Participants and general procedure

Eleven right-handed participants (aged 20–23, 4 women), recruited from the Queen’s University undergraduate population, took part in this study after providing written informed consent. A target sample size of 10–12 participants was specified in advance based on previous studies in this area and our expectation that, if the main experimental effect was present, it should be observed in almost all participants. The Queen’s University Research Ethics Board approved the study. All participants were naive with respect to the purpose of the experiment. One participant was removed following the initial calibration session (see below) and did not complete the main experiment. Of the 10 participants who completed the main experiment, one was removed from further analysis (see below).


Participants sat at a table and held a Plexiglas tool that had a 6 × 1 cm rectangular tool-tip extending from its front (Fig. 1a). The shape of the tool allowed changes in the orientation of the tool-tip to closely match changes in orientation of the wrist. Rectangular targets, the same size as the tool-tip, were rear-projected onto a vertical screen located 15 cm (in the y axis) from the start position of the tool-tip and approximately 40 cm (in the y axis) from the participant’s eyes. The screen was covered in Plexiglas and could be contacted forcefully with the tool-tip. Tool-tip position and orientation information was recorded in three dimensions at 240 sample/s using an electromagnetic position sensor (Polhemus Liberty, Burlington, VT) embedded in the tool-tip.

The start position of the tool-tip and the participant’s mid-sagittal plane were aligned with the screen midline (Fig. 1a). Orientations of the tool-tip and targets were defined as 0° when the rectangle’s long axis was vertical with clockwise rotation (from the participant’s perspective) defined as positive. Targets were presented at a height of 15 cm above the table surface (z-axis) either 6.5 cm to the left or 6.5 cm to the right of screen midline, or at both locations depending on the trial type.

Calibration procedure

The aim of the calibration session was to determine the ambiguous target orientation at which, on the whole, participants would be equally likely to contact the target by pronating or supinating the wrist and hand-held tool-tip. In this initial calibration session, participants were presented with single rectangular targets at the following orientations: 20, 30, 40, 50, 60, 70, 75, 80, 85, 90, 95, 100, 110, 120 and 130°. The numbers of trials associated with these orientations were 10, 10, 10, 10, 10, 20, 20, 24, 34, 34, 24, 20, 10, 10 and 10, respectively. Targets were randomly presented at the left or right target locations (256 trials in total). Larger numbers of trials were included in the middle part of the range of angles because we anticipated that the switch between pronation and supination wrist orientations would occur in this region16 and we wanted to ensure adequate detection of this switch point in each participant.

At the start of each trial in the calibration session, the participant was required to hold the tool at the start position with the tool-tip oriented vertically (0°) and the bottom edge of the tool resting on the table. A thin (2 mm) piece of wood attached to the table helped participants position the tool at the start position. Once the tool-tip was held within 1.25 cm of the start position for 200 ms, a single target was presented for 750 ms followed by a beep (100 ms, 1,000 Hz) that cued the participant to reach towards and contact the target, aligning the position and orientation of the tool tip with the target.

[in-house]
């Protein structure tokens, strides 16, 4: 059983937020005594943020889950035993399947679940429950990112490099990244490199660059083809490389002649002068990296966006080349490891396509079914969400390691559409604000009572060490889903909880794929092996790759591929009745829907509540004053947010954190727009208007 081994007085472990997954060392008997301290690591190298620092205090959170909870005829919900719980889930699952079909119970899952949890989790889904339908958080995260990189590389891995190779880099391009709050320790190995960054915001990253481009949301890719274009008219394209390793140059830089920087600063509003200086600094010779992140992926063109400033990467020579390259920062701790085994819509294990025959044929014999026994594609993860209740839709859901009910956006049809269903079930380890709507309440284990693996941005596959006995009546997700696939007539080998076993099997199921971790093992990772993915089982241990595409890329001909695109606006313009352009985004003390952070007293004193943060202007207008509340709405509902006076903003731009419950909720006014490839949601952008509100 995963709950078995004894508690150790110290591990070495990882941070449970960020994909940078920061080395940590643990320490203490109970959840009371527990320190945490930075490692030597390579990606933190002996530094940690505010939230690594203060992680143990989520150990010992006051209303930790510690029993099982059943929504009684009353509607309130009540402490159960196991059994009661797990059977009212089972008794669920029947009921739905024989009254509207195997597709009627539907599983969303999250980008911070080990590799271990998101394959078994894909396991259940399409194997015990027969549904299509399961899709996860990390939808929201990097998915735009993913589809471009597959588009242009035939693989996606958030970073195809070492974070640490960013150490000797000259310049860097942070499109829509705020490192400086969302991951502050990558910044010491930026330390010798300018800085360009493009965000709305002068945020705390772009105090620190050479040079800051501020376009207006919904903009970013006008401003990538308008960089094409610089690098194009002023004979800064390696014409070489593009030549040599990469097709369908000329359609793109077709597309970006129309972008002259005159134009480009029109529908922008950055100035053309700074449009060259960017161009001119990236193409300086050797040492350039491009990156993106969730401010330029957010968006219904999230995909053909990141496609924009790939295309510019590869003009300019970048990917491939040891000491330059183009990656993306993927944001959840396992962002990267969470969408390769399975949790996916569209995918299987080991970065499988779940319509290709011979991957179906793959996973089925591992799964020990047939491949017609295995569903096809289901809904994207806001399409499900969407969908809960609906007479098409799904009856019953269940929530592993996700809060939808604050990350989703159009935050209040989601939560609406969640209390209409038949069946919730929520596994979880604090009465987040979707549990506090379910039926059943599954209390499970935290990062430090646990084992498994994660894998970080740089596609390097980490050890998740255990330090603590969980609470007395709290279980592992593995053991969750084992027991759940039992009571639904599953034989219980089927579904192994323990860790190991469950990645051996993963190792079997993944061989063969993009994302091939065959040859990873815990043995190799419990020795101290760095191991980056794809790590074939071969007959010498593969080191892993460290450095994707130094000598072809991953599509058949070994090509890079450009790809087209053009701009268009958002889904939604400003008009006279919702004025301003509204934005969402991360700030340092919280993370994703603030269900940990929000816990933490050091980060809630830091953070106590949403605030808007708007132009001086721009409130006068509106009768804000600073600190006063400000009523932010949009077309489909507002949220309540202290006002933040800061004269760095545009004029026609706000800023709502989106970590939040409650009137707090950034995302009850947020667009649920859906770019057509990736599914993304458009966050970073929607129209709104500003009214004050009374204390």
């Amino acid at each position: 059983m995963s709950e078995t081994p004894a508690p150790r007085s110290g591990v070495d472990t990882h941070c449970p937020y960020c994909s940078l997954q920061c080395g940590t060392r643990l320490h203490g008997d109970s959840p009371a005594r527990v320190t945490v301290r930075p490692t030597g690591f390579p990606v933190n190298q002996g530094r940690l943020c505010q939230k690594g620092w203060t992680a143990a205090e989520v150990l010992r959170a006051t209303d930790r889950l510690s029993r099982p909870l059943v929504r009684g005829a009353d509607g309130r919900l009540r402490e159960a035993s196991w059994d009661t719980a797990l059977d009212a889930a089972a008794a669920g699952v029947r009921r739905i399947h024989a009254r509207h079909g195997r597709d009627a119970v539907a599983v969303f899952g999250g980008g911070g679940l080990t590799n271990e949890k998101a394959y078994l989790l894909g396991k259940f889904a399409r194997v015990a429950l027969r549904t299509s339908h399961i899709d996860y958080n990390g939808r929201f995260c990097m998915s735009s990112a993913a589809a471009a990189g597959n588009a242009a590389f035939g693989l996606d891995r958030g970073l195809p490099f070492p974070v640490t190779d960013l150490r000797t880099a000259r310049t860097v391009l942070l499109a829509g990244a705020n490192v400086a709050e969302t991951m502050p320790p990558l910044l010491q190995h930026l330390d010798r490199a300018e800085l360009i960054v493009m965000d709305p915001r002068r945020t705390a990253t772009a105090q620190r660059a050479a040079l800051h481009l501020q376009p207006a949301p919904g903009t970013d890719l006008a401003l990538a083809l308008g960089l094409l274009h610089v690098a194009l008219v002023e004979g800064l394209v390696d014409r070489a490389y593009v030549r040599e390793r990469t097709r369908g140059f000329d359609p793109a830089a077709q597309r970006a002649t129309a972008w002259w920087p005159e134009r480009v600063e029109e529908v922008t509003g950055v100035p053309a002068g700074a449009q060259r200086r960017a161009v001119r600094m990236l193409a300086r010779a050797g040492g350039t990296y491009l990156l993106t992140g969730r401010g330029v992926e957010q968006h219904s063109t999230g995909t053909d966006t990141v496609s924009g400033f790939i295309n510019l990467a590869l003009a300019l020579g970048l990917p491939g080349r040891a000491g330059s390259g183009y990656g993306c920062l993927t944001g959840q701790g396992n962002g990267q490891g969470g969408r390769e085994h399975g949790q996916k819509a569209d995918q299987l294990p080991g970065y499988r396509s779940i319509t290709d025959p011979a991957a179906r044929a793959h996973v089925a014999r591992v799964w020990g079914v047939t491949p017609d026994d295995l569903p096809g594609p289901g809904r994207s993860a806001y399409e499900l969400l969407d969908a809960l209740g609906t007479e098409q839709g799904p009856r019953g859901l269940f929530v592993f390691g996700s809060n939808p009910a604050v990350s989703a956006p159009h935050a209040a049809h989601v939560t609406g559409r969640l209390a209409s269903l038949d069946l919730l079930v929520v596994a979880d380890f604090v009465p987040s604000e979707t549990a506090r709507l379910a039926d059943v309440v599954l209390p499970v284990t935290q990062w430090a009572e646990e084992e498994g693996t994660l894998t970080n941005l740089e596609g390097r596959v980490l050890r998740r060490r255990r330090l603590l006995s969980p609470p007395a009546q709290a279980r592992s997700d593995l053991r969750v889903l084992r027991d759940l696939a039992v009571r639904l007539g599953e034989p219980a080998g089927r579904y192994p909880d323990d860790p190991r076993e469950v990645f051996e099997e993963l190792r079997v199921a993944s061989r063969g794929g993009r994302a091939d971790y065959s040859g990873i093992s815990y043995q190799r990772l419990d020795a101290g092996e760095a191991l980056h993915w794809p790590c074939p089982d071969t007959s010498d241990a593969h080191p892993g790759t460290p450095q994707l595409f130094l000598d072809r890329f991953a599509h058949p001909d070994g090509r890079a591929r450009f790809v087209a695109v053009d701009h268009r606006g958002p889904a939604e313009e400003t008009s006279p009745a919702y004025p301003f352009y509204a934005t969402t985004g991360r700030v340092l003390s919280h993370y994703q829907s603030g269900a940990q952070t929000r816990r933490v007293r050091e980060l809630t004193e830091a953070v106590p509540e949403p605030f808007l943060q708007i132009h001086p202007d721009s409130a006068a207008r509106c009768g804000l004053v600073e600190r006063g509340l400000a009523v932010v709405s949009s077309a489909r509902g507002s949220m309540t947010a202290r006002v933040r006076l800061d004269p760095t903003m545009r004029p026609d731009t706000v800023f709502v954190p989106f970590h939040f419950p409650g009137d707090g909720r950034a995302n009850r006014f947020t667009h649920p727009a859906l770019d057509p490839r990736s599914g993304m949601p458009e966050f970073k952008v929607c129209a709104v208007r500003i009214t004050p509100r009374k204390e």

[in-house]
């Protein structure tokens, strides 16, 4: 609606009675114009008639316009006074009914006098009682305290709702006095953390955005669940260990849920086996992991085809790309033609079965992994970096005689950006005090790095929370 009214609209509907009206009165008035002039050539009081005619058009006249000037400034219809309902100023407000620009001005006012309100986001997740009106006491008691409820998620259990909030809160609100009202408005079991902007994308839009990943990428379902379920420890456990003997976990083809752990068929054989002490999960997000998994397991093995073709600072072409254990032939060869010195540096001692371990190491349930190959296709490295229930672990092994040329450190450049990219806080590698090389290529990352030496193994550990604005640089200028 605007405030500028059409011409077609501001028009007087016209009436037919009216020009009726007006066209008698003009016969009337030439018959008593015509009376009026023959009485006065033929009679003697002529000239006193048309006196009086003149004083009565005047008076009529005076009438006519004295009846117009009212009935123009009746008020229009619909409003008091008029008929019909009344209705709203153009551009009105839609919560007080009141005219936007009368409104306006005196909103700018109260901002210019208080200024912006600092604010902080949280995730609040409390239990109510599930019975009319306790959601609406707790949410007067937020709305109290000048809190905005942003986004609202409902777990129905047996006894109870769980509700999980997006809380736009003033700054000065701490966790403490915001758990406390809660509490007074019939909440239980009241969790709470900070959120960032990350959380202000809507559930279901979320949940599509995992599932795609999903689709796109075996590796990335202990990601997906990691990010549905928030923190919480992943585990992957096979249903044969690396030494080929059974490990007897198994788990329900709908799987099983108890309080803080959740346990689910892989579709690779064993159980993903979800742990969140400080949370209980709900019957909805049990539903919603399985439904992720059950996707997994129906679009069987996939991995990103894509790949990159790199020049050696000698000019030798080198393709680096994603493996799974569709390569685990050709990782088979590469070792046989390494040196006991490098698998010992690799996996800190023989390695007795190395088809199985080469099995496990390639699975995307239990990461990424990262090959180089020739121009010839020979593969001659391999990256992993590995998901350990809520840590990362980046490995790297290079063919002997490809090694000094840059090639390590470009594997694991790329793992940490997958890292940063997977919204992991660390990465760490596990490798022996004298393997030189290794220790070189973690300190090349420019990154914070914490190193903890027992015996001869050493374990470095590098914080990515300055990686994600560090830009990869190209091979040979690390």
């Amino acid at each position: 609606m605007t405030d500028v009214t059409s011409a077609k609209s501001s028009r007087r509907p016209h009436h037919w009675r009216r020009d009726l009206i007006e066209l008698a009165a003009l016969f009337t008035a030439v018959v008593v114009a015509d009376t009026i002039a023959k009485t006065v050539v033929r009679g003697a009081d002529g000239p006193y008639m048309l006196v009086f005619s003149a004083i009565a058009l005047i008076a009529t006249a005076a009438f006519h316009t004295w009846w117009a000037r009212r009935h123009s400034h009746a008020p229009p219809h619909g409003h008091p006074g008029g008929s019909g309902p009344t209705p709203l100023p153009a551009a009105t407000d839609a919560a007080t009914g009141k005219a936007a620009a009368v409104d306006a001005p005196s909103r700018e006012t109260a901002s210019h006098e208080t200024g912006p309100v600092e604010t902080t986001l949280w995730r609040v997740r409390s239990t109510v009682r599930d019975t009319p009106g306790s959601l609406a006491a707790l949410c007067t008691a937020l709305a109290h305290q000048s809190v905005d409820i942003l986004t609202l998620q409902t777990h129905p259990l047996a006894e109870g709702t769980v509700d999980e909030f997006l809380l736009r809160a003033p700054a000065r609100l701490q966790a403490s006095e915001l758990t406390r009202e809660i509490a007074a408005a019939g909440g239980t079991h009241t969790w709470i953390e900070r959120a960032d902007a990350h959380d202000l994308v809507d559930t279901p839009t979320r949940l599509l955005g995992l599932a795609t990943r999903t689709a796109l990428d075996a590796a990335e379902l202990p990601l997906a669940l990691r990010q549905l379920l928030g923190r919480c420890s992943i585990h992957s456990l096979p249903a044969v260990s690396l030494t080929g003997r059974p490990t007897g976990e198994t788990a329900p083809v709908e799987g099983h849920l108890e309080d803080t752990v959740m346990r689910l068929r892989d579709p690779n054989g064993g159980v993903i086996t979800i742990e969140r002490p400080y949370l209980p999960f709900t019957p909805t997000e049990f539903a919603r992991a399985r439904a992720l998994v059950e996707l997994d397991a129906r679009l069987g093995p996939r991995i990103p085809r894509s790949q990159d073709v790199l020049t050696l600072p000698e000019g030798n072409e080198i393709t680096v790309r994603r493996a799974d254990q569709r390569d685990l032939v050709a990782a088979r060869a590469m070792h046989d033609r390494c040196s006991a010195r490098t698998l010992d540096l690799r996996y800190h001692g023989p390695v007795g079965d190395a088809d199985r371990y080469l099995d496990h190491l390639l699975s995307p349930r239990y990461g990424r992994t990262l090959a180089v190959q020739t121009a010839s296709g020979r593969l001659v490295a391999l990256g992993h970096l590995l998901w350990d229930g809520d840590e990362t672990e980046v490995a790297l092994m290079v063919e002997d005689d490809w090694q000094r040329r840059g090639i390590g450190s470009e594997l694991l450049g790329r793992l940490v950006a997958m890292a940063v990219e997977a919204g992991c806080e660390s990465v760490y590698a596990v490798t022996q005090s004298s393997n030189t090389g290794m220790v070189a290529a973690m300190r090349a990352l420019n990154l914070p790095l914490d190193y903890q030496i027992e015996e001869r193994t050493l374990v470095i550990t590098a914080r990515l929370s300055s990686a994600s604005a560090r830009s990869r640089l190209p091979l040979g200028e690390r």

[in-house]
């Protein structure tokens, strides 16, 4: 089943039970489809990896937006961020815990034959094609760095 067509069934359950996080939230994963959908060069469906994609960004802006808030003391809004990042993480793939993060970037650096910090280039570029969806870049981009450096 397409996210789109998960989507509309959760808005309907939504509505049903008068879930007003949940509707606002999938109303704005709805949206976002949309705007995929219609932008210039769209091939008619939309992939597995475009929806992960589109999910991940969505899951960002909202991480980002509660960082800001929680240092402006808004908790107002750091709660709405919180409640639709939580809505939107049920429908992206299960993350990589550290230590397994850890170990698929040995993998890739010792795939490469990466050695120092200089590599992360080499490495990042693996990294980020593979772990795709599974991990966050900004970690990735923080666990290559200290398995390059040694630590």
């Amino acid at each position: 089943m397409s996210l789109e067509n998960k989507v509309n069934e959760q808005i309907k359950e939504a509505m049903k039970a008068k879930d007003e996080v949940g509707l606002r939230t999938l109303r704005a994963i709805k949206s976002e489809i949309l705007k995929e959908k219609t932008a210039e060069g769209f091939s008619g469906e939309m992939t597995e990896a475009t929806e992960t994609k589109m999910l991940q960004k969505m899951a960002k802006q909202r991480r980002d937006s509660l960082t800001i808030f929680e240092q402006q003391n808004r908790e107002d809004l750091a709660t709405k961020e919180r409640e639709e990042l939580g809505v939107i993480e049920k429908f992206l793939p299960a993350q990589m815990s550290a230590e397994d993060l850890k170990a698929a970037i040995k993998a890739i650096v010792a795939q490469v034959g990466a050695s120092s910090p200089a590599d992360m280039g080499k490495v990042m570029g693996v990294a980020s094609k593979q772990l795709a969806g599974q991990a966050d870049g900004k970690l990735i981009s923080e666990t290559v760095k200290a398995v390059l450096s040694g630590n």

The circles in Fig. 3a shows, for a single participant, the proportion of trials in which supination was employed as a function of target orientation. To determine the point of subjective equality (PSE), at which the participant would be equally likely to use pronation or supination, we fit the following logit function to the data:

where pS denotes the probability of supination (black line in Fig. 1a). The PSE is given by -β01 and was 66.6° for this participant. The grey lines in Fig. 3a show the logit functions for the other 10 participants. One participant was clearly an outlier (see dashed line) and was not tested in the main experiment. The average PSE of the remaining 10 participants was 68.0° (s.e.=10.7°). Therefore, we selected an angle of 70° as our ambiguous target angle for the main experiment. One of these 10 participants always supinated when contacting the ambiguous target in the main experiment and thus, their data could not be used to evaluate the hypothesis being tested. Perhaps not surprisingly, this participant, who was removed from the analysis, exhibited the largest PSE in the calibration session (see most rightward curve in Fig. 3a).

Experimental procedure

In the main experiment, all participants first performed 340 two-target trials. There were nine different two-target displays (Fig. 1c) involving different combinations of the three target types: ambiguous (A), unambiguous pronation (P) and unambiguous supination (S). There were 60 trials for each of the four displays that included the ambiguous target on either the left or right and either the pronation or supination target on the opposite side of the display (see red and blue boxes in Fig. 1c), and 20 trials for each of the remaining five displays. For each display, each target had an equal probability of being cued. The order of trials, each with a particular target display and cued target, was fully randomized.